Florida has not ordered doses of coronavirus vaccines for very young children from the federal government, state officials said Thursday, arguing the state didn’t need to be involved in what they called a “complicated vaccine distribution process.”
It wasn’t immediately clear to what extent Florida’s decision would hinder the distribution of the vaccines in the state in the coming days.
The Florida Department of Health said in a statement it has not placed a pre-order for the pediatric vaccines, in part because “the federal government has a track record of developing inconsistent and unsustainable Covid-19 policies.”
White House press secretary Karine Jean-Pierre said at a news conference Thursday that Florida was the only state that abstained from pre-ordering the pediatric shots. Other states have ordered millions of doses, which could be available for use next week. The deadline for pre-orders was Tuesday, according to a spokesperson for the Department of Health and Human Services.
An expert advisory panel created by the Food and Drug Administration voted unanimously on Wednesday to recommend the use of the Moderna vaccine for children 6 months to 5 years of age and the Pfizer-BioNTech vaccine for children 6 months to 4 years of age. . The agency and the Centers for Disease Control and Prevention are expected to take action in the coming days.
In a statement released Thursday, the Florida Health Department said doctors can order the vaccines as needed. But Ms. Jean-Pierre said the state’s failure to pre-order meant that Florida pediatricians “don’t have immediate access to vaccines.”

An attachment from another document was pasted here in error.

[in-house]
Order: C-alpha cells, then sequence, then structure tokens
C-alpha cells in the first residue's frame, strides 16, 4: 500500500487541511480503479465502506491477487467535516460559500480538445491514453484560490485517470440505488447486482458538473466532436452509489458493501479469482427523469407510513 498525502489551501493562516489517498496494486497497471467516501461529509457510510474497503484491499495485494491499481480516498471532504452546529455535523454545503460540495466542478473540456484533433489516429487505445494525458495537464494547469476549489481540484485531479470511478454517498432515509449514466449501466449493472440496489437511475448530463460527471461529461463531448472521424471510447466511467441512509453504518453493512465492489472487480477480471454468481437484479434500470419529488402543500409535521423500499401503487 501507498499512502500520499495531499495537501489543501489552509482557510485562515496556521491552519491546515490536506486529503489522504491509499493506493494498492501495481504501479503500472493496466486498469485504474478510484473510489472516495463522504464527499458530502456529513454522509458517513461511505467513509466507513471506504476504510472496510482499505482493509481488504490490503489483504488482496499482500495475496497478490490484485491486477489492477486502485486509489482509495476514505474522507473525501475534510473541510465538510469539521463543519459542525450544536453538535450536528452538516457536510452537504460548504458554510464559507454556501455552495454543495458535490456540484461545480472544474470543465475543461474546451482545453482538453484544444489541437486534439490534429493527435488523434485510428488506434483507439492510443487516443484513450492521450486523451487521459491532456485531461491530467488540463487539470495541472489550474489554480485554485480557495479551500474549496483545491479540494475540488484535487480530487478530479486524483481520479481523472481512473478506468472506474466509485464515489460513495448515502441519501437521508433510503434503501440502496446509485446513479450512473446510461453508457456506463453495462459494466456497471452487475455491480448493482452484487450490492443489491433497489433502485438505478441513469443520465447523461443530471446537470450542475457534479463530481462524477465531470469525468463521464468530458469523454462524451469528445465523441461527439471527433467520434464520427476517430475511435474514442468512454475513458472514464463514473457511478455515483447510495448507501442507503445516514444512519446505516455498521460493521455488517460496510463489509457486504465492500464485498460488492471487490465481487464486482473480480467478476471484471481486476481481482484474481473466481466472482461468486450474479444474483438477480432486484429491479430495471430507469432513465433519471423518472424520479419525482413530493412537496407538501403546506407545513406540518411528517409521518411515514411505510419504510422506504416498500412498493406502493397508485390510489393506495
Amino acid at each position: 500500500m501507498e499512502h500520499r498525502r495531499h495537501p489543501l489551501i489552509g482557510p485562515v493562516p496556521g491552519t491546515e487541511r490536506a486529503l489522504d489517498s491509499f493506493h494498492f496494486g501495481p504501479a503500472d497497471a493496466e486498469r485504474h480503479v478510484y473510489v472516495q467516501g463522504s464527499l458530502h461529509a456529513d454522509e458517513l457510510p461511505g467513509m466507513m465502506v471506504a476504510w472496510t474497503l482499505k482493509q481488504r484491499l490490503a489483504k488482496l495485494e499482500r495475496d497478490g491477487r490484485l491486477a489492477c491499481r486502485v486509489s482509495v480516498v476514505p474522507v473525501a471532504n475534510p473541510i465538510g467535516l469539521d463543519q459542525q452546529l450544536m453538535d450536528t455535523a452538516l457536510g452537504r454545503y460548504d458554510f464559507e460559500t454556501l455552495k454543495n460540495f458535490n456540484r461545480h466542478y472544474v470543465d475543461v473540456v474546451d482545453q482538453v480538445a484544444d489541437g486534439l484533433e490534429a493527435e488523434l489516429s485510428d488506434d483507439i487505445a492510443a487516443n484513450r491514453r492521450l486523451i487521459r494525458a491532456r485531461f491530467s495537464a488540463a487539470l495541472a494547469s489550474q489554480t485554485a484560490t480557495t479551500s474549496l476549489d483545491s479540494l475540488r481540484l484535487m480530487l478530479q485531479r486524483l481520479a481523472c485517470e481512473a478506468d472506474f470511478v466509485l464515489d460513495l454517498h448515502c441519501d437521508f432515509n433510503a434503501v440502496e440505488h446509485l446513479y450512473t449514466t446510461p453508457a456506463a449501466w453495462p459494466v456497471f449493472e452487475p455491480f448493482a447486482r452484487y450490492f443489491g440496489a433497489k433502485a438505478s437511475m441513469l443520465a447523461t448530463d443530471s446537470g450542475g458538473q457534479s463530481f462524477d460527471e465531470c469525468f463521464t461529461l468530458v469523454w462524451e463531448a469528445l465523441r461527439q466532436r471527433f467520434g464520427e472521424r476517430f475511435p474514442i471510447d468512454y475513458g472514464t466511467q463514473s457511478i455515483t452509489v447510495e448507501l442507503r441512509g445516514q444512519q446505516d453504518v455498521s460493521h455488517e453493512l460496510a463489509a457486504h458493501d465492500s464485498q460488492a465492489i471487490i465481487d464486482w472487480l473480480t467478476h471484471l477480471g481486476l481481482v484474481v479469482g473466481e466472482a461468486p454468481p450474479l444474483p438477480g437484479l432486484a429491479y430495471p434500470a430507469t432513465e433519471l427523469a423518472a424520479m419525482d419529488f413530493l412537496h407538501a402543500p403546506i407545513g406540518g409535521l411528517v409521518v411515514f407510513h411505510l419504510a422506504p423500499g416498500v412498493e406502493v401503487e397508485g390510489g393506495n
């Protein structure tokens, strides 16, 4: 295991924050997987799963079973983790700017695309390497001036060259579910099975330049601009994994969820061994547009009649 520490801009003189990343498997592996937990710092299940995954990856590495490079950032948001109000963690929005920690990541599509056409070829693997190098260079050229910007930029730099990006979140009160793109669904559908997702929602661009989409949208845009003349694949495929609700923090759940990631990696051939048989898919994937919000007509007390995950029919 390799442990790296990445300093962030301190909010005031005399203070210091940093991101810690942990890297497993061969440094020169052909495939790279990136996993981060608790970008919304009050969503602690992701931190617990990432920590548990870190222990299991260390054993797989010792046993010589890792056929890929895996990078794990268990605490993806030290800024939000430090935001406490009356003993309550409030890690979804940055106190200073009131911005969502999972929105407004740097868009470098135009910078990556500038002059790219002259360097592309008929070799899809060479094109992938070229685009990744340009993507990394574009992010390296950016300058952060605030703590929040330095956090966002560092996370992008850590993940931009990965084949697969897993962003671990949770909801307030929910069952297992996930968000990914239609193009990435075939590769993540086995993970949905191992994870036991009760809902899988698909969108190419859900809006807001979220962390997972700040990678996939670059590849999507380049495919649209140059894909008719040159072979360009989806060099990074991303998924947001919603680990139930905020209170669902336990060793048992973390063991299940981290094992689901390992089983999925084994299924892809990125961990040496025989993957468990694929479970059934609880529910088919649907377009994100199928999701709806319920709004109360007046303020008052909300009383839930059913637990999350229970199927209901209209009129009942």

Michael Ganio, the senior director of pharmacy practices and quality at the American Society of Health-System Pharmacists, said that if the state doesn’t order doses, Florida suppliers won’t be able to get them through state channels. Some can order them directly from the federal government.
Pharmacies that participated in a federal program have been able to do so, as have federally supported community health clinics. Biden administration officials were looking for ways to distribute doses to other Florida suppliers if the state continued to oppose ordering on its own, according to government officials who were not authorized to discuss the schedule publicly. A spokesman for CVS Health, one of the country’s largest drugstore chains, said Thursday that the company would order doses for its stores from the federal government.
Families can check pharmacy websites to check supplies, as well as vaccins.gov, a federal site that tracks availability. As doses ship and make their way to pharmacies and other sites, the federal site will be gradually updated to show where they are, an official said.
The Florida Health Department is headed by the State Surgeon General, Dr. Joseph A. Ladapo, who was appointed by Gov. Ron DeSantis, a Republican. dr. Ladapo has often expressed skepticism about coronavirus vaccines, strongly opposes masking mandates and lockdowns, and has made a number of false or misleading claims about the coronavirus, including that face masks don’t stop its spread and that the infections it causes are less deadly than those from flu.
The department said in its statement it chose not to participate in the distribution of pediatric vaccine doses because it does not believe healthy children should receive the injections. That stance, which the department has taken since March, contradicts CDC guidelines, which have urged parents to have their eligible children vaccinated, regardless of whether they are healthy or have medical conditions that make them particularly vulnerable. Children 5 years and older are already eligible.
Mr. DeSantis said at a news conference Thursday that there would be no state-run programs in Florida to vaccinate young children, and that while parents were free to choose, the state recommended not vaccinating them.